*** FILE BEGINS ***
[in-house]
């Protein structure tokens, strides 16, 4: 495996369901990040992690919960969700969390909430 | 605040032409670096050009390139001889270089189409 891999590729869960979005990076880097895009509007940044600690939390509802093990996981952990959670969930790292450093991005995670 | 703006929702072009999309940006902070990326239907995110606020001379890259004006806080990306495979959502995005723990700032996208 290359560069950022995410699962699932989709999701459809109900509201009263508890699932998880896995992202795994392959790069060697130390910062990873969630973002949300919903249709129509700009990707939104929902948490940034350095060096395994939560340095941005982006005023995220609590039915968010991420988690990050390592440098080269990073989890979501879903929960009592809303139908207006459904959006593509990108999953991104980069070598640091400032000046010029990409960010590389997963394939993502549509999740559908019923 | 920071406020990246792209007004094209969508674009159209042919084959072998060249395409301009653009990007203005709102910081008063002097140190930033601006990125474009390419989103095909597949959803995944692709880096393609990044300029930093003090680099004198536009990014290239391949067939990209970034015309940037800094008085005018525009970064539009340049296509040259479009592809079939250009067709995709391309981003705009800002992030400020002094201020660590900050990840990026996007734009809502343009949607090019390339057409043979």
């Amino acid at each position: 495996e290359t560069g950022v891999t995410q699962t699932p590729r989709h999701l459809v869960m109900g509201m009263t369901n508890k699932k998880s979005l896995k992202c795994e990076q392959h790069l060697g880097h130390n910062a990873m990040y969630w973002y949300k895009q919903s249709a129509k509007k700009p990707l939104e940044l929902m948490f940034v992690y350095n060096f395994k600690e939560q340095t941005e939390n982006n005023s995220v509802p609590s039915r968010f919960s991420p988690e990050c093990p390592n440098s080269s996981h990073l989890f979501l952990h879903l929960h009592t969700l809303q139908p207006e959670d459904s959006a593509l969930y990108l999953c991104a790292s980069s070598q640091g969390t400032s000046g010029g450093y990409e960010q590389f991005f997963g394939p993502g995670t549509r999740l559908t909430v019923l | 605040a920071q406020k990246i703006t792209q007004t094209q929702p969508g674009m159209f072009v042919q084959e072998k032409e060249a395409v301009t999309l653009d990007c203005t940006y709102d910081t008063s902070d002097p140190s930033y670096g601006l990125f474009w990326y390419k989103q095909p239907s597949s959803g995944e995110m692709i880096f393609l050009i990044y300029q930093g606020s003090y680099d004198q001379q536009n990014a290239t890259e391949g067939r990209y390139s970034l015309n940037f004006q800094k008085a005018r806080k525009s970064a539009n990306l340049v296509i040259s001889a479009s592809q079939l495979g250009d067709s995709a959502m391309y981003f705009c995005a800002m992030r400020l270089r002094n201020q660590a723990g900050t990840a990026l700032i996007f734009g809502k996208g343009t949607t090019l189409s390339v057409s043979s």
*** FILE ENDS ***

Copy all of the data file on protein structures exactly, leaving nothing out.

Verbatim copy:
[in-house]
């Protein structure tokens, strides 16, 4: 495996369901990040992690919960969700969390909430 | 605040032409670096050009390139001889270089189409 891999590729869960979005990076880097895009509007940044600690939390509802093990996981952990959670969930790292450093991005995670 | 703006929702072009999309940006902070990326239907995110606020001379890259004006806080990306495979959502995005723990700032996208 290359560069950022995410699962699932989709999701459809109900509201009263508890699932998880896995992202795994392959790069060697130390910062990873969630973002949300919903249709129509700009990707939104929902948490940034350095060096395994939560340095941005982006005023995220609590039915968010991420988690990050390592440098080269990073989890979501879903929960009592809303139908207006459904959006593509990108999953991104980069070598640091400032000046010029990409960010590389997963394939993502549509999740559908019923 | 920071406020990246792209007004094209969508674009159209042919084959072998060249395409301009653009990007203005709102910081008063002097140190930033601006990125474009390419989103095909597949959803995944692709880096393609990044300029930093003090680099004198536009990014290239391949067939990209970034015309940037800094008085005018525009970064539009340049296509040259479009592809079939250009067709995709391309981003705009800002992030400020002094201020660590900050990840990026996007734009809502343009949607090019390339057409043979």
């Amino acid at each position: 495996e290359t560069g950022v891999t995410q699962t699932p590729r989709h999701l459809v869960m109900g509201m009263t369901n508890k699932k998880s979005l896995k992202c795994e990076q392959h790069l060697g880097h130390n910062a990873m990040y969630w973002y949300k895009q919903s249709a129509k509007k700009p990707l939104e940044l929902m948490f940034v992690y350095n060096f395994k600690e939560q340095t941005e939390n982006n005023s995220v509802p609590s039915r968010f919960s991420p988690e990050c093990p390592n440098s080269s996981h990073l989890f979501l952990h879903l929960h009592t969700l809303q139908p207006e959670d459904s959006a593509l969930y990108l999953c991104a790292s980069s070598q640091g969390t400032s000046g010029g450093y990409e960010q590389f991005f997963g394939p993502g995670t549509r999740l559908t909430v019923l | 605040a920071q406020k990246i703006t792209q007004t094209q929702p969508g674009m159209f072009v042919q084959e072998k032409e060249a395409v301009t999309l653009d990007c203005t940006y709102d910081t008063s902070d002097p140190s930033y670096g601006l990125f474009w990326y390419k989103q095909p239907s597949s959803g995944e995110m692709i880096f393609l050009i990044y300029q930093g606020s003090y680099d004198q001379q536009n990014a290239t890259e391949g067939r990209y390139s970034l015309n940037f004006q800094k008085a005018r806080k525009s970064a539009n990306l340049v296509i040259s001889a479009s592809q079939l495979g250009d067709s995709a959502m391309y981003f705009c995005a800002m992030r400020l270089r002094n201020q660590a723990g900050t990840a990026l700032i996007f734009g809502k996208g343009t949607t090019l189409s390339v057409s043979s």